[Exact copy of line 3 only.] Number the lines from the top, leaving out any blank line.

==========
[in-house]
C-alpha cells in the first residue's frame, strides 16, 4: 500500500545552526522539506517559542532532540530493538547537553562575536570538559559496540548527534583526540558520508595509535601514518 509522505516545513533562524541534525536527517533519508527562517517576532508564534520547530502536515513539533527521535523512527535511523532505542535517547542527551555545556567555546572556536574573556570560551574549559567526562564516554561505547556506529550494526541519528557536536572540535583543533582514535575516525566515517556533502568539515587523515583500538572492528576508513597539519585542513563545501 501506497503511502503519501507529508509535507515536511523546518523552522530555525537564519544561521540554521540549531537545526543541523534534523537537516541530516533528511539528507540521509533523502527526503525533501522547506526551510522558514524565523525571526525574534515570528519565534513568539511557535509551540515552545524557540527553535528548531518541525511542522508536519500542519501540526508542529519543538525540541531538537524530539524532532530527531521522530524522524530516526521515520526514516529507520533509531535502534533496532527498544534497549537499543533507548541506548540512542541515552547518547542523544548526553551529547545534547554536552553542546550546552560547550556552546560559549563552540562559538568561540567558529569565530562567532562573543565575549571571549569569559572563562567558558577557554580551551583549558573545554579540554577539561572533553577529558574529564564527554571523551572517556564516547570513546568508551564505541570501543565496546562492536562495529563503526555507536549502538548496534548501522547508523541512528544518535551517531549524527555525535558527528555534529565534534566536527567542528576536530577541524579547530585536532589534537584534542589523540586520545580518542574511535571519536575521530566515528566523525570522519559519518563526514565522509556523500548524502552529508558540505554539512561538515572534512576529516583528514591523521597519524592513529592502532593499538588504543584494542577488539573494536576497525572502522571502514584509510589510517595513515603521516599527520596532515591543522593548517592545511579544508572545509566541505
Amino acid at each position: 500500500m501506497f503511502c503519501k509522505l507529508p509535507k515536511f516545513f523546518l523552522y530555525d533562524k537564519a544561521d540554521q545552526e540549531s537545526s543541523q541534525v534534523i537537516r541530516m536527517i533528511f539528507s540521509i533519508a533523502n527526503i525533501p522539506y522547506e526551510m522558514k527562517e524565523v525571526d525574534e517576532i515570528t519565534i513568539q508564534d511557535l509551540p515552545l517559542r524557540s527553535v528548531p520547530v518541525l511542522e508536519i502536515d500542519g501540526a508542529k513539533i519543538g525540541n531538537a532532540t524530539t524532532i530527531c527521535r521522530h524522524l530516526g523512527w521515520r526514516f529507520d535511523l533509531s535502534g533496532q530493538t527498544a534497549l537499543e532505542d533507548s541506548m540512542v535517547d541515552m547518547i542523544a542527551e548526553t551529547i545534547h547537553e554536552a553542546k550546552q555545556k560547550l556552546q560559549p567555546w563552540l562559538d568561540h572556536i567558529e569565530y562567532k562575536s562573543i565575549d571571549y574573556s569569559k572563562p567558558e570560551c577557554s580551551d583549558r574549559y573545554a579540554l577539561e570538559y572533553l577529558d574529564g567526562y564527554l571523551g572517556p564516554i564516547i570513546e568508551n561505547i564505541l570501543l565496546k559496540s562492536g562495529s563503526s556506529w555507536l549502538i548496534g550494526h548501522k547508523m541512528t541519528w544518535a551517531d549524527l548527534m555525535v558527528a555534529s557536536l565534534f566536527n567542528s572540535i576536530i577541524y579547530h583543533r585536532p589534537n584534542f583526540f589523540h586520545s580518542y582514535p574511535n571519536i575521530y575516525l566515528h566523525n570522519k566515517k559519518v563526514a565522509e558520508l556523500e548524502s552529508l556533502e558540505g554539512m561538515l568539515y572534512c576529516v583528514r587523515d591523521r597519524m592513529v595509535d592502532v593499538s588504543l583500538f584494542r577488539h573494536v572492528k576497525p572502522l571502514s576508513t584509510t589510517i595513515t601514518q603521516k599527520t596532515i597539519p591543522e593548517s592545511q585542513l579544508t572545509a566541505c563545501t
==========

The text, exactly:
Amino acid at each position: 500500500m501506497f503511502c503519501k509522505l507529508p509535507k515536511f516545513f523546518l523552522y530555525d533562524k537564519a544561521d540554521q545552526e540549531s537545526s543541523q541534525v534534523i537537516r541530516m536527517i533528511f539528507s540521509i533519508a533523502n527526503i525533501p522539506y522547506e526551510m522558514k527562517e524565523v525571526d525574534e517576532i515570528t519565534i513568539q508564534d511557535l509551540p515552545l517559542r524557540s527553535v528548531p520547530v518541525l511542522e508536519i502536515d500542519g501540526a508542529k513539533i519543538g525540541n531538537a532532540t524530539t524532532i530527531c527521535r521522530h524522524l530516526g523512527w521515520r526514516f529507520d535511523l533509531s535502534g533496532q530493538t527498544a534497549l537499543e532505542d533507548s541506548m540512542v535517547d541515552m547518547i542523544a542527551e548526553t551529547i545534547h547537553e554536552a553542546k550546552q555545556k560547550l556552546q560559549p567555546w563552540l562559538d568561540h572556536i567558529e569565530y562567532k562575536s562573543i565575549d571571549y574573556s569569559k572563562p567558558e570560551c577557554s580551551d583549558r574549559y573545554a579540554l577539561e570538559y572533553l577529558d574529564g567526562y564527554l571523551g572517556p564516554i564516547i570513546e568508551n561505547i564505541l570501543l565496546k559496540s562492536g562495529s563503526s556506529w555507536l549502538i548496534g550494526h548501522k547508523m541512528t541519528w544518535a551517531d549524527l548527534m555525535v558527528a555534529s557536536l565534534f566536527n567542528s572540535i576536530i577541524y579547530h583543533r585536532p589534537n584534542f583526540f589523540h586520545s580518542y582514535p574511535n571519536i575521530y575516525l566515528h566523525n570522519k566515517k559519518v563526514a565522509e558520508l556523500e548524502s552529508l556533502e558540505g554539512m561538515l568539515y572534512c576529516v583528514r587523515d591523521r597519524m592513529v595509535d592502532v593499538s588504543l583500538f584494542r577488539h573494536v572492528k576497525p572502522l571502514s576508513t584509510t589510517i595513515t601514518q603521516k599527520t596532515i597539519p591543522e593548517s592545511q585542513l579544508t572545509a566541505c563545501t